“Imaginary Mary,” television’s first comedy blending live action and CGI, premieres at 8:30 p.m. Wednesday evening on ABC.
“Financially and logistically it’s just never been possible,” executive producer David Guarascio told City News Service.
Guarascio describes “Imaginary Mary” as “a family show with more of an adult sensibility a la `Modern Family,’ exploring relatable family issues with heart and humor.”
“Imaginary Mary” stars Jenna Elfman as Alice, a fiercely independent career woman whose life is turned upside down when she meets the love of her life, a divorced father (Stephen Schneider) with three children (Nicholas Coombe, Matreya Scarrwener and Erica Tremblay).
The CGI elements are used to depict Alice’s slightly unhinged imaginary friend Mary, who she created as a child and who suddenly returns to help her navigate the transition from being single to ready for a family and who only she can see.
“Mary is fiercely loyal to Alice and only wants what best for her,” said Guarascio, who like fellow executive producers Adam F. Goldberg and Doug Robinson also hold those roles on the ABC comedy “The Goldbergs,” which precedes Wednesday evening’s episode.
“Mary thinks Alice deserves it all and will not let Alice sacrifice her identity as a successful career woman just because she’s slowly slipping into family life. There’s a real modern sisterhood between these two.”
“Imaginary Mary,” which will regularly air Tuesdays at 9:30 p.m., is also a romantic comedy unlike others on television, Guarascio said.
“Most adult relationships you see on half-hour comedies feature married couples who are trying to `keep the spark alive,”‘ Guarascio said. “Since these two just met, they couldn’t put extinguish the spark if they tried. This gives the show a whole other dimension.”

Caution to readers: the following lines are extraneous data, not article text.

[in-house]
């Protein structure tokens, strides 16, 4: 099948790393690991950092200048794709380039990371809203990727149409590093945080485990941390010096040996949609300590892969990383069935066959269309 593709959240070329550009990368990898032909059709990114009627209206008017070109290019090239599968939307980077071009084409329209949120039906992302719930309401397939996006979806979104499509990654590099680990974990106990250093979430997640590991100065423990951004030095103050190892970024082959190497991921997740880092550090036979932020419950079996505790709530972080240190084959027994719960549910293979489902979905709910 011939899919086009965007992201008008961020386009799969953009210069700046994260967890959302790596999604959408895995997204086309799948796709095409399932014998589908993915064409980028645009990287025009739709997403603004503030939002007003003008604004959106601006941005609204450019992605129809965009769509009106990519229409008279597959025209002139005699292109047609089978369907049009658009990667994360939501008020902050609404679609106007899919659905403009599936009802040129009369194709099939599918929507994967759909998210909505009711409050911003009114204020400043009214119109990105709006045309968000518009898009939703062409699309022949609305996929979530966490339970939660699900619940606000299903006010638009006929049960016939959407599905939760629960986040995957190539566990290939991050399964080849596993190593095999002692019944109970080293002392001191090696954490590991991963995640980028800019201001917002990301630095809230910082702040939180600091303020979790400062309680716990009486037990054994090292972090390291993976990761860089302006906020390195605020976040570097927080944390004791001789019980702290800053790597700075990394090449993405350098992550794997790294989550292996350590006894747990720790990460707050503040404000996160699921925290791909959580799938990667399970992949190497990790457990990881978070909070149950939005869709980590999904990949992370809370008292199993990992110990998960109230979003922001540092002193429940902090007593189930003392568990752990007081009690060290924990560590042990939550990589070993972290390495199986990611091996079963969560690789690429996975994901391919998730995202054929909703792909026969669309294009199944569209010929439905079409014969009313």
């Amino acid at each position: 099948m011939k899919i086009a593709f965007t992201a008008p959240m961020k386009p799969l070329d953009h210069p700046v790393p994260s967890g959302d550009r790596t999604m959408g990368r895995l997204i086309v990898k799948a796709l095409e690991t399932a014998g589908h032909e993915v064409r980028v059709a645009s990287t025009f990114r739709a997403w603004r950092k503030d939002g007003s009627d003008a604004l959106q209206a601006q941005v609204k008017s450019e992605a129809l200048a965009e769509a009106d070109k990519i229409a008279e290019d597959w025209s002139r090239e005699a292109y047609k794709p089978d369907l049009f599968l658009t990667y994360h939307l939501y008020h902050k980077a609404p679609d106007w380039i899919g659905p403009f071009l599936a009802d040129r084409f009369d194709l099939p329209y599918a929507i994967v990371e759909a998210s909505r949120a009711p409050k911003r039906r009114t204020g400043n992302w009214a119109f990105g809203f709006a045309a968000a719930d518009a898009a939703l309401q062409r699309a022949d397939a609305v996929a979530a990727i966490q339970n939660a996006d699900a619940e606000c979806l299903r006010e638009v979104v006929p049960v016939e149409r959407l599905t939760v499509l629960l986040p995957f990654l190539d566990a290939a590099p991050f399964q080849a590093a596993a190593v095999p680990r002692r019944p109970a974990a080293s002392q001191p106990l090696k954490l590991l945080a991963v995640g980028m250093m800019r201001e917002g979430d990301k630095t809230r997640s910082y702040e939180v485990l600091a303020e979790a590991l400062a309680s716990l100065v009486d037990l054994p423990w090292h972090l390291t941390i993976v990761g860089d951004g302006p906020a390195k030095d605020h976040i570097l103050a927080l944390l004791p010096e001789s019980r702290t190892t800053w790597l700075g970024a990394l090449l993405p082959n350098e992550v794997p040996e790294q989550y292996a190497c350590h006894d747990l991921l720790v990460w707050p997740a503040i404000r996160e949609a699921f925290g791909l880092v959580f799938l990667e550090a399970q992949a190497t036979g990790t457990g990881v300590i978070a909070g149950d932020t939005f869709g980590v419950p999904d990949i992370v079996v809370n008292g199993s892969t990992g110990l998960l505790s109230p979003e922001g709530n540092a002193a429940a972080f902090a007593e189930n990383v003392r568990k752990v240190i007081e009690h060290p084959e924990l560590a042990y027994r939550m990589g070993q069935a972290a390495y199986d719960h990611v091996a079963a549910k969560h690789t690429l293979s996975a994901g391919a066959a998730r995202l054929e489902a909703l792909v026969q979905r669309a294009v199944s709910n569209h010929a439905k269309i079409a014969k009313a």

Mary’s CG animation is designed by Patrick Osborne, creator of the Oscar- winning 2014 animated short “The Feast.”
Osborne had long wanted to do “a show about an adult whose childhood imaginary friend returns to help him or her navigate life, thinking it would be a great way to blend live action and CGI,” Guarascio said.
Osborne first met with Robinson, who then brought Goldberg and Guarascio into the project, who thought they could build a show that loosely based on Guarascio’s life — a divorced father with children who meets a career-oriented single woman who never planned on “family life,” Guarascio said.
For scenes including Mary, Elfman said she rehearsed with a puppet and an actress reciting lines.
“Then we would film one take with the puppet, so that the animators had a reference for her in that live space,” Elfman said at the Television Critics Association Winter Press Tour.
“Then they would take her away and there would be nothing. I didn’t even have a green ball,” a reference to her previous project that incorporated animation, the 2003 film comedy “Looney Tunes: Back in Action.”
Elfman recalled one scene where Mary walked across the room, hopped on furniture and then came near her.
“Oftentimes I’d have several different eye lines in the set with different dimension focal points, and doing a scene with (Schneider) and he can’t see her, so it was actually a really great challenge comedically to maintain the scene with her, and the believability, the focal points, while doing the scene with him and the kids,” Elfman said.
“Saturday Night Live” alumna Rachel Dratch provides Mary’s voice, recording her lines seeing the filmed scenes.
“I felt like I was acting with Jenna,” Dratch said. “They play her line right before I said mine, so I felt like I had this sort of fake give and take with the actors that were already up there.”
Like with any voiceover project, Dratch said she tries different ways to say her lines.
“You find this needs to be more of a serious moment, or you can really go wild here,” Dratch said. “I had that luxury that you might not have if you’re just on set and you have to get things done so I have the freedom to go crazy.”